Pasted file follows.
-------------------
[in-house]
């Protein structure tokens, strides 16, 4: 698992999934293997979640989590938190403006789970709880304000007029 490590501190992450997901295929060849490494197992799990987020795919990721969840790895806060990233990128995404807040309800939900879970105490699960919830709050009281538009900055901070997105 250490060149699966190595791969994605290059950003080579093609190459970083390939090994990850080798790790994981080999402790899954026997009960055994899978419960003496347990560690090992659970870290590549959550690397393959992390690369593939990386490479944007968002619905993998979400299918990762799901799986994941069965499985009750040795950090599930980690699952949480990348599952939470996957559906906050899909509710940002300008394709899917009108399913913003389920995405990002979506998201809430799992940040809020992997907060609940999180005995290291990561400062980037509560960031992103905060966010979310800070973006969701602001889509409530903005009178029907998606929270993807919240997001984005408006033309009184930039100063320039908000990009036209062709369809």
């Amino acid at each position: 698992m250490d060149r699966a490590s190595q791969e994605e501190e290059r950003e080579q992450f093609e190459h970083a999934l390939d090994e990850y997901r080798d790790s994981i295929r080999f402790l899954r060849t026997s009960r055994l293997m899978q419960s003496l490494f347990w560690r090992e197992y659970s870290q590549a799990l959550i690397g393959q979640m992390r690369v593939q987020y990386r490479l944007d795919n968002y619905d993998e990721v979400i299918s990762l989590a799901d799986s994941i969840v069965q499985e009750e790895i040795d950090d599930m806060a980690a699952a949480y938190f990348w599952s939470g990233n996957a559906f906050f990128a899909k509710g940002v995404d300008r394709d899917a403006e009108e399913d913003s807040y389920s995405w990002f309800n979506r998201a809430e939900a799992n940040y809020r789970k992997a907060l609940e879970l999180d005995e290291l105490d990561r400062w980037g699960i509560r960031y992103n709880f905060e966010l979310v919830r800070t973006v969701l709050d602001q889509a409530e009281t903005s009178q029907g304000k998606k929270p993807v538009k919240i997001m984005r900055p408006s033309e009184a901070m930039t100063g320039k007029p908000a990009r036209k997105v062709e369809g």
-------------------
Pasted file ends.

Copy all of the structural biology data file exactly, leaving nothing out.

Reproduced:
[in-house]
């Protein structure tokens, strides 16, 4: 698992999934293997979640989590938190403006789970709880304000007029 490590501190992450997901295929060849490494197992799990987020795919990721969840790895806060990233990128995404807040309800939900879970105490699960919830709050009281538009900055901070997105 250490060149699966190595791969994605290059950003080579093609190459970083390939090994990850080798790790994981080999402790899954026997009960055994899978419960003496347990560690090992659970870290590549959550690397393959992390690369593939990386490479944007968002619905993998979400299918990762799901799986994941069965499985009750040795950090599930980690699952949480990348599952939470996957559906906050899909509710940002300008394709899917009108399913913003389920995405990002979506998201809430799992940040809020992997907060609940999180005995290291990561400062980037509560960031992103905060966010979310800070973006969701602001889509409530903005009178029907998606929270993807919240997001984005408006033309009184930039100063320039908000990009036209062709369809």
């Amino acid at each position: 698992m250490d060149r699966a490590s190595q791969e994605e501190e290059r950003e080579q992450f093609e190459h970083a999934l390939d090994e990850y997901r080798d790790s994981i295929r080999f402790l899954r060849t026997s009960r055994l293997m899978q419960s003496l490494f347990w560690r090992e197992y659970s870290q590549a799990l959550i690397g393959q979640m992390r690369v593939q987020y990386r490479l944007d795919n968002y619905d993998e990721v979400i299918s990762l989590a799901d799986s994941i969840v069965q499985e009750e790895i040795d950090d599930m806060a980690a699952a949480y938190f990348w599952s939470g990233n996957a559906f906050f990128a899909k509710g940002v995404d300008r394709d899917a403006e009108e399913d913003s807040y389920s995405w990002f309800n979506r998201a809430e939900a799992n940040y809020r789970k992997a907060l609940e879970l999180d005995e290291l105490d990561r400062w980037g699960i509560r960031y992103n709880f905060e966010l979310v919830r800070t973006v969701l709050d602001q889509a409530e009281t903005s009178q029907g304000k998606k929270p993807v538009k919240i997001m984005r900055p408006s033309e009184a901070m930039t100063g320039k007029p908000a990009r036209k997105v062709e369809g």